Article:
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ASMS Biology Instructor Completes Sea Level Rise in the Classroom Curriculum

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ASMS students pictured after their Sea Level Rise Hazards Summit victory.

ASMS Biology Instructor, Ms. Alison Rellinger, and several fellow research partners received a grant from the National Oceanic and Atmospheric Administration (NOAA) to educate the public and students about Sea Level Rise (SLR). Rellinger has been working for a few years to develop a classroom curriculum that “spans both science and humanities” to educate students about Sea Level Rise. You can read more about the grant and their work here. In addition, Rellinger has engaged ASMS students in the curriculum. Last spring ASMS students won 1st place at the Alabama Sea Level Rise Hazards Summit which you can read about here.

Ms. Rellinger recently announced that the Sea Level Rise in the Classroom curriculum she has been working on for several years is now complete and publicly available!

You can read the press release here:

Sea-level rise curriculum for Mississippi and Alabama high school educators now available

Science and social studies educators no longer have to struggle to understand or teach the science around sea-level rise or actions that can be taken to increase resilience. Since early 2018, a group of experienced educators and researchers have collaborated to develop the Sea-Level Rise in the Classroom curriculum. Sea-Level Rise in the Classroom helps teachers explore sea-level rise science from the intersection of social and environmental issues. The final curriculum has been released online and is free to download.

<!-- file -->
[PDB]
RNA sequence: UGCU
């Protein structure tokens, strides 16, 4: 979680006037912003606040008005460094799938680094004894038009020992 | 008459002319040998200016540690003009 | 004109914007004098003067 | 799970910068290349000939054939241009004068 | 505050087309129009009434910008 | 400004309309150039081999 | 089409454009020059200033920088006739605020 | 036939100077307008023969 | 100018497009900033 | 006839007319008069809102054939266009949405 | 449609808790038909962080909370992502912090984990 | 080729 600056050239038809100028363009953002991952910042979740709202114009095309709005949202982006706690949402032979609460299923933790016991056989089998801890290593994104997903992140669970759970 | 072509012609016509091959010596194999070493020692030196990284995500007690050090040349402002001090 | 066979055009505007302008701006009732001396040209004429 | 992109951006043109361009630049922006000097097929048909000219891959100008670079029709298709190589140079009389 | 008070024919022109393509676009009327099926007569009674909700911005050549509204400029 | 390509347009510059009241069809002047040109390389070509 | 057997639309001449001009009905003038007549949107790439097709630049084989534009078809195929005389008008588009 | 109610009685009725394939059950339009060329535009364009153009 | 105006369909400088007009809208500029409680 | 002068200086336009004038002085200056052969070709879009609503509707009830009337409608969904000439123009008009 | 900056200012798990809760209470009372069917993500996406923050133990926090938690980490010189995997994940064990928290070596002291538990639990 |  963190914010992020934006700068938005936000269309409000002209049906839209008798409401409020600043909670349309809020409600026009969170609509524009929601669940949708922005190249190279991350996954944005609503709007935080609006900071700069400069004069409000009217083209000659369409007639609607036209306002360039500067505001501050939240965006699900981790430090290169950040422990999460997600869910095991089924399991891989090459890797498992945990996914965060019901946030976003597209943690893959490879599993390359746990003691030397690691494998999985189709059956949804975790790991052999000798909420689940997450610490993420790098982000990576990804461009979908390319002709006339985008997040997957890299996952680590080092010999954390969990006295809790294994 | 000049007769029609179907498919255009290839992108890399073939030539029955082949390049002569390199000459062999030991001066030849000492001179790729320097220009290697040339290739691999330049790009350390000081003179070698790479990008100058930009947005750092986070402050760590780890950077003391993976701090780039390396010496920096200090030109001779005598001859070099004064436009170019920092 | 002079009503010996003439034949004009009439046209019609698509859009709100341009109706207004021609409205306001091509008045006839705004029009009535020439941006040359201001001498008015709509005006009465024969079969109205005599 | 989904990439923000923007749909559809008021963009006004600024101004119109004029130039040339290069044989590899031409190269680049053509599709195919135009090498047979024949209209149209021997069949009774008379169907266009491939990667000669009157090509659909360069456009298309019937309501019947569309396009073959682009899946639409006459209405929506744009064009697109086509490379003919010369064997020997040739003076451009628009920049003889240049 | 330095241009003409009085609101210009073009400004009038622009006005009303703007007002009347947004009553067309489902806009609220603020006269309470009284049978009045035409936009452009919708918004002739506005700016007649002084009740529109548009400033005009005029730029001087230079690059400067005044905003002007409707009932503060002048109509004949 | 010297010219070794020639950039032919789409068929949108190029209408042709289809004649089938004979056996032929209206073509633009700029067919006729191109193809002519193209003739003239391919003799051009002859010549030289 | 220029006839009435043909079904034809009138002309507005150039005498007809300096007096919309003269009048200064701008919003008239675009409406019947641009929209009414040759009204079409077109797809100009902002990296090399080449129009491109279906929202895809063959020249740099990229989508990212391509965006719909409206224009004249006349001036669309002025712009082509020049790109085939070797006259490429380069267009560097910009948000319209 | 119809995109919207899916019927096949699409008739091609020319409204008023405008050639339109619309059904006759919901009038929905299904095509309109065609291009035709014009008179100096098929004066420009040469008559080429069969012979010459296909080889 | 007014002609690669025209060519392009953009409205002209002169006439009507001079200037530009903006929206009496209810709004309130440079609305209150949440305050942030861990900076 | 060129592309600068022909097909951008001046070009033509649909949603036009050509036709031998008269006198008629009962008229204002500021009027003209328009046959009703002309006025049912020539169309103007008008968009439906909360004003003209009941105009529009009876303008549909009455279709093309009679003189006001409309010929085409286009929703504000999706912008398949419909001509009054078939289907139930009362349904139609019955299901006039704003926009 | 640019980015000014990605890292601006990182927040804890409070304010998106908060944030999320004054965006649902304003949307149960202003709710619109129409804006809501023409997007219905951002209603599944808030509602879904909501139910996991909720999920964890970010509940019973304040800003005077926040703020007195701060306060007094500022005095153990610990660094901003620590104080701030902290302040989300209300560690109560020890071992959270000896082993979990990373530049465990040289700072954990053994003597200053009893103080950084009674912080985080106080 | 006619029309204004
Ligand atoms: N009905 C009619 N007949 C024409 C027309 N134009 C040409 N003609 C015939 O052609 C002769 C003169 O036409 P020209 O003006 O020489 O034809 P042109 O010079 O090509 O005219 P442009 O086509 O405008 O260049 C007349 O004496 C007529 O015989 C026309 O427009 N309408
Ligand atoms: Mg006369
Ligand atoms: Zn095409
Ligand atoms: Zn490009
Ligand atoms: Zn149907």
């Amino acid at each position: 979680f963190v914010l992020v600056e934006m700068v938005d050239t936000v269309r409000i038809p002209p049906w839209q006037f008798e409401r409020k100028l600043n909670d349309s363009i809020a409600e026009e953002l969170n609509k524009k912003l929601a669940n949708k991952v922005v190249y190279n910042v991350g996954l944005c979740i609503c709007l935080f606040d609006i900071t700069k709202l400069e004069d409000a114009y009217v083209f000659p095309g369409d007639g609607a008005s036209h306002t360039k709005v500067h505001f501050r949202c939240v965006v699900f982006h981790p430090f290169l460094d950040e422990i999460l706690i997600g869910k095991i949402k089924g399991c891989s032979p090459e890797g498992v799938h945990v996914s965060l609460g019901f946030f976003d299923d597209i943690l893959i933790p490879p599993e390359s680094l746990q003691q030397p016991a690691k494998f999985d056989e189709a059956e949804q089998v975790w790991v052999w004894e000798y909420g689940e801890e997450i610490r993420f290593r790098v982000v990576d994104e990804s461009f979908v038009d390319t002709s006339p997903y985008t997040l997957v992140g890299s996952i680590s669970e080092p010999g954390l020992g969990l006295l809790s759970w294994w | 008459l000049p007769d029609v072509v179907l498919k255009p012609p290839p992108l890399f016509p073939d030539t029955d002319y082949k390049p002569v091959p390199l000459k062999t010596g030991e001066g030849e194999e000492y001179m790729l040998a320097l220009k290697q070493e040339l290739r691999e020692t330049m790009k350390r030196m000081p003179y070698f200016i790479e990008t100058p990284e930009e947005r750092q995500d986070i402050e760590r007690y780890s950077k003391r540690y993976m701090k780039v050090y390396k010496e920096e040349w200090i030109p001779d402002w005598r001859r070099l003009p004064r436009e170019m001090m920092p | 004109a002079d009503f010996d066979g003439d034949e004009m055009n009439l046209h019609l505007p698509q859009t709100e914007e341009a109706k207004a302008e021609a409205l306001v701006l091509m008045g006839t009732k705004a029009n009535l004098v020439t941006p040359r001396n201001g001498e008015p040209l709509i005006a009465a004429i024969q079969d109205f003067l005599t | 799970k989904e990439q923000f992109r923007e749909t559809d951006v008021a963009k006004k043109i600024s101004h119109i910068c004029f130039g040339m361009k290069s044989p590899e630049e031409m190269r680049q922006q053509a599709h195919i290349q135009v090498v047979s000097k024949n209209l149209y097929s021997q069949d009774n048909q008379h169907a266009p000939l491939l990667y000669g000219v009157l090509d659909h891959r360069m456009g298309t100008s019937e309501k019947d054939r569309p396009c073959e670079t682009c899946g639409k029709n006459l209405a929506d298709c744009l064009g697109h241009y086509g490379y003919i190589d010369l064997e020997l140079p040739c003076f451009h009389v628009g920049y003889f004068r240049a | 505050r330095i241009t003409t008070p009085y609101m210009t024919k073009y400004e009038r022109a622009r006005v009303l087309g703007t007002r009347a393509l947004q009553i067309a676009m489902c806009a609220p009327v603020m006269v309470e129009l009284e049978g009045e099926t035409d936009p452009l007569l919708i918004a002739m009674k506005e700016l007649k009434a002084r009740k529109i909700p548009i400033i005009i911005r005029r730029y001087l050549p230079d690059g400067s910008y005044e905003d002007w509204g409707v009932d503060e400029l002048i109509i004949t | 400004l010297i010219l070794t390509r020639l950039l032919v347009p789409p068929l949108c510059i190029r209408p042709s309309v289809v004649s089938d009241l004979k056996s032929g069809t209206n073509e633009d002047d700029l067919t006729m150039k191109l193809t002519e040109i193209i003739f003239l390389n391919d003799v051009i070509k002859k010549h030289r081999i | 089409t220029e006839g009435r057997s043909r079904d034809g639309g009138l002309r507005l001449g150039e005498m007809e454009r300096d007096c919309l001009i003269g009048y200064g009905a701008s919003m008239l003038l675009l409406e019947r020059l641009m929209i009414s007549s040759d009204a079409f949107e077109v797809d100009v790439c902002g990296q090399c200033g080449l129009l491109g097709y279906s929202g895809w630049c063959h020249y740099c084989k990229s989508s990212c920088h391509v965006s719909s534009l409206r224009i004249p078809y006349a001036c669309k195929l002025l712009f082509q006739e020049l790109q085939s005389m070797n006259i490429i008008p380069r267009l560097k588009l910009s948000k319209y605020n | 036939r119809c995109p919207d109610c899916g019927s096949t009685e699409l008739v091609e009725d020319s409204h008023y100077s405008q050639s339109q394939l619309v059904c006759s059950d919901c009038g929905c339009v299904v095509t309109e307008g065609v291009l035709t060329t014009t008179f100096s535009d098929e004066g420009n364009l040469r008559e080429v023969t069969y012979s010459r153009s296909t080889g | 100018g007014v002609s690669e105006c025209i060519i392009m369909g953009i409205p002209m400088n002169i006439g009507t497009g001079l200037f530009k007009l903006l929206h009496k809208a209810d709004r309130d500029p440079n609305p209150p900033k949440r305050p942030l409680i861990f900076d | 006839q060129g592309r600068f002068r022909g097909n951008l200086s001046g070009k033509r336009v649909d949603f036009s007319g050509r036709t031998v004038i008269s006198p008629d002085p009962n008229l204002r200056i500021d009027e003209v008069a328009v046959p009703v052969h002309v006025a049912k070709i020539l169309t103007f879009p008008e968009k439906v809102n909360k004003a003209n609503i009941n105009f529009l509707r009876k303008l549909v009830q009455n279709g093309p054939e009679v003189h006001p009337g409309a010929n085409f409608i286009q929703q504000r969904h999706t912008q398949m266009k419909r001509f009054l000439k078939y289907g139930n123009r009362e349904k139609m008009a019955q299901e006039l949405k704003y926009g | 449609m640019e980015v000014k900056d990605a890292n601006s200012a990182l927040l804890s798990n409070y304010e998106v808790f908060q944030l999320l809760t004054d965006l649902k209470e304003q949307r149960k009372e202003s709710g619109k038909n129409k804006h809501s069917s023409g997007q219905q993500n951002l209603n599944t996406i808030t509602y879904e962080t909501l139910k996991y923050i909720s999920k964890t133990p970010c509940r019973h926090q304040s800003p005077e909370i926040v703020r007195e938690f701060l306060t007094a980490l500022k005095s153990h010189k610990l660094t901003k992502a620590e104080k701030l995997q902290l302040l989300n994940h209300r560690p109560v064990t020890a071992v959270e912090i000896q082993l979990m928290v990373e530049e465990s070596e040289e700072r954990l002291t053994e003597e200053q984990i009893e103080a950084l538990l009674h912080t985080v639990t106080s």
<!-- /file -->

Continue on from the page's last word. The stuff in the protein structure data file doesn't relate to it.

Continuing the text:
Coastal Alabama and Mississippi educators have been critical to project development, and involved in the Advisory Panel, Pilot Test, and Beta Test. By creating a high school curriculum dedicated to the risks and solutions surrounding coastal flooding, local youth and future community leaders are informed and prepared to reduce coastal vulnerability to flooding and sea-level rise.

This new curriculum’s modules work together to showcase the range of possible community actions to increase resilience. Module 1 addresses the science behind sea-level rise and coastal flooding, and the other three highlight pathways towards community resilience through individual and community action. Module 2 covers natural solutions, Module 3 allows students to investigate the role of policy and ordinances, and Module 4 brings it together through community planning. Students can also build their own plan for resilience using their new knowledge and fictional Gulf Coast towns. The curriculum can be downloaded through our website:

In our effort to further support coastal education, we will host 6 teacher workshops along the Gulf of Mexico in Spring/Summer 2022! If you are interested in attending an educator workshop, please sign up on our website:

This effort was brought together by the Northern Gulf of Mexico Sentinel Site Cooperative, Alabama School of Math and Science, Dauphin Island Sea Lab, Smart Home America, Mississippi-Alabama Sea Grant Consortium, Mississippi State University, and University of South Alabama and funded by the National Academies of Sciences, Engineering, and Medicine’s Gulf Research Program. The following organizations contributed to the Advisory Panel and in-class curriculum testing: Alma Bryant HS, Ben C. Rain HS, Chickasaw HS, Daphne HS, Mobile County Public Schools’ Environmental Studies Center, Florida Fish and Wildlife Conservation Commission, Gautier HS, GCRL Marine Education Center, Grand Bay NERR, Gulf Shores HS, MSU Extension - Jackson County, Mobile County Public Schools, Murphy HS, Oak Grove HS, Ocean Springs HS, Our Lady Academy, Pascagoula HS, Pascagoula-Gautier School District, Pass Christian HS, and Weeks Bay NERR.


Sonia Vedral, Education Coordinator for Program for Local Adaptations to Climate Effects: Sea-Level Rise

Phone: 228.546.1030


  • Oct 08, 2021